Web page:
Hoot Owl) Strix varia
A medium-sized owl, the barred
owl is 16-25 inches long, has a wingspan of 38-50
inches, and weighs 16-38 ounces; females are
larger than males. The upperparts are
brown to greyish-brown, scalloped with whitish
bars on the crown, back and mantle. Wing-coverts
are spotted whitish. Flight feathers are barred
whitish-buff and brown. The tail is brown or
greyish-brown with 4-5 whitish bars. The facial
disc is pale greyish-brown with darker concentric
lines. The toes are almost totally feathered.
Distribution and Habitat
The barred owl is found
throughout the eastern half of North America,
across southern Canada, and in southwestern
Canada south to northern California. The
preferred habitat is mature mixed forest, but the
barred owl can also be found in wooded swamps and
woodlands near waterways.
Opportunistic predators, barn
owls prey on a variety of small mammals, with
rodents being the most common. They will also
take reptiles, amphibians, a variety of
invertebrates, roosting birds, and even fish.
Hunting is usually done at night, but barred owls
are occasionally seen hunting at dusk during the
nesting season or on dark, cloudy days. Small
prey is usually devoured whole on the spot, while
larger prey may be carried to a feeding perch and
torn apart before being eaten (head first).
Barred owls are believed to
pair for life, and may use the same nesting sites
year after year. Breeding takes place from March
to August. They do not build their own nests,
preferring to take advantage of an existing tree
cavity, abandoned squirrel nest, or man-made nest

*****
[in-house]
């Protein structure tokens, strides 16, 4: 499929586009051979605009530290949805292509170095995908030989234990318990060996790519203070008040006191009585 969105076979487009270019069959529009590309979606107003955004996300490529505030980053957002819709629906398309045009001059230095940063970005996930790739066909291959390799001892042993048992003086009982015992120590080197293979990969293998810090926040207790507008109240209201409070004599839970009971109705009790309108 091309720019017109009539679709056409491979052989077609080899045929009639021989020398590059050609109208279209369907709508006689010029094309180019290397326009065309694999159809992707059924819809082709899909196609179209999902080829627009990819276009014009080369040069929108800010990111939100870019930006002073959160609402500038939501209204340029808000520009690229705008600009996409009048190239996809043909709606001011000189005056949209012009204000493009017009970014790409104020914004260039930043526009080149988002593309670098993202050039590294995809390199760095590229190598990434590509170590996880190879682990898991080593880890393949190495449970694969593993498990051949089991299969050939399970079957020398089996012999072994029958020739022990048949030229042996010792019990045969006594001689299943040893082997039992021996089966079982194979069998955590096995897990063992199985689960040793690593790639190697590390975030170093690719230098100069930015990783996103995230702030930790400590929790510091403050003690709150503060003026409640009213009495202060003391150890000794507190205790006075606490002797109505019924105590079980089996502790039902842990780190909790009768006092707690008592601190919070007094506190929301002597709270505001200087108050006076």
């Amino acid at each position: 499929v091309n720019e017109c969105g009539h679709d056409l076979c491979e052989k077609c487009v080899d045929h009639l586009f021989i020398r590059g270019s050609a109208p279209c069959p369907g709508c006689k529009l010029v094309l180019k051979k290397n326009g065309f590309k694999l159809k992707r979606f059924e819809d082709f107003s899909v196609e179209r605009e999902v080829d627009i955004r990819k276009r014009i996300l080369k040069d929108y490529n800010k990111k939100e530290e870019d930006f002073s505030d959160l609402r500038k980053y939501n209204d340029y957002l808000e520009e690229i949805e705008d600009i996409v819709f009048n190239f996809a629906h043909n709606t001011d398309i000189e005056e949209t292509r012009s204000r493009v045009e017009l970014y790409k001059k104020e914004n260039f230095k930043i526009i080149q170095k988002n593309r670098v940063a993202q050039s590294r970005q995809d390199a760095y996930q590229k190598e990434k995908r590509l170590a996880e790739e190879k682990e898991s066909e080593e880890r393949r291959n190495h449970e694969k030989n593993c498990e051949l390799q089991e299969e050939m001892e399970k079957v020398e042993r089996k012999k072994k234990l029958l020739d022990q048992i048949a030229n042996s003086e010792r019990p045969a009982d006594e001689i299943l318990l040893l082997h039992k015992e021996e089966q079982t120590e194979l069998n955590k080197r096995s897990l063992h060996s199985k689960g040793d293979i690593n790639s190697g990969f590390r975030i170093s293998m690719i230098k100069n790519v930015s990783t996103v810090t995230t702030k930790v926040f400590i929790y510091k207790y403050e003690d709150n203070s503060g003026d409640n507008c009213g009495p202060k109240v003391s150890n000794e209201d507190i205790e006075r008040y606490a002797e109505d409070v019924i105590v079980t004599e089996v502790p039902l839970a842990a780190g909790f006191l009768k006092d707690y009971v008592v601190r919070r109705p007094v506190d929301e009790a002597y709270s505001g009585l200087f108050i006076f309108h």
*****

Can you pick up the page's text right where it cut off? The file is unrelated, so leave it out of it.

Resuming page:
box or platform instead. They rarely "make
improvements" to cavities or existing nests,
save for the addition of lichen, fresh green
conifer sprigs, or feathers for comfort. Up to 4
white eggs are laid, and are incubated by the
female alone for 28-33 days; the male will return
at irregular intervals to bring her food. The
owlings can leave the nest at about 4 weeks, but
cannot fly until they are about 4 months old.
They will be cared for by both parents until able
Barred owls are usually solitary outside the
Territorial all year round, they chase away
intruders while hooting loudly. They are even
more aggressive during the nesting season
(particularly the females), sometimes striking
intruders with their feet.
Barred owls tend to spend their entire lives
within 6-10 miles of where they were born, moving
to new territories only when food supplies are
low or their habitat is destroyed.
Hides in dense foliage during the day, usually
high up. May also roost on a branch close to a
broad tree-trunk, or in a natural tree hole. May
be very aggressive when defending a nest.
The barred owl's alternate name (hoot owl)
comes from its most common vocalization: "hoo,
hoo, too-HOO; hoo, hoo, too-HOO, ooo,"
which is often phrased as "Who, cooks,
for-you? Who, cooks, for-you, all?"
genus & species Strix varia
All About Birds http://www.allaboutbirds.org/guide/barred_owl/id
The Owl Pages http://www.owlpages.com/owls.php?genus=Strix&species=varia
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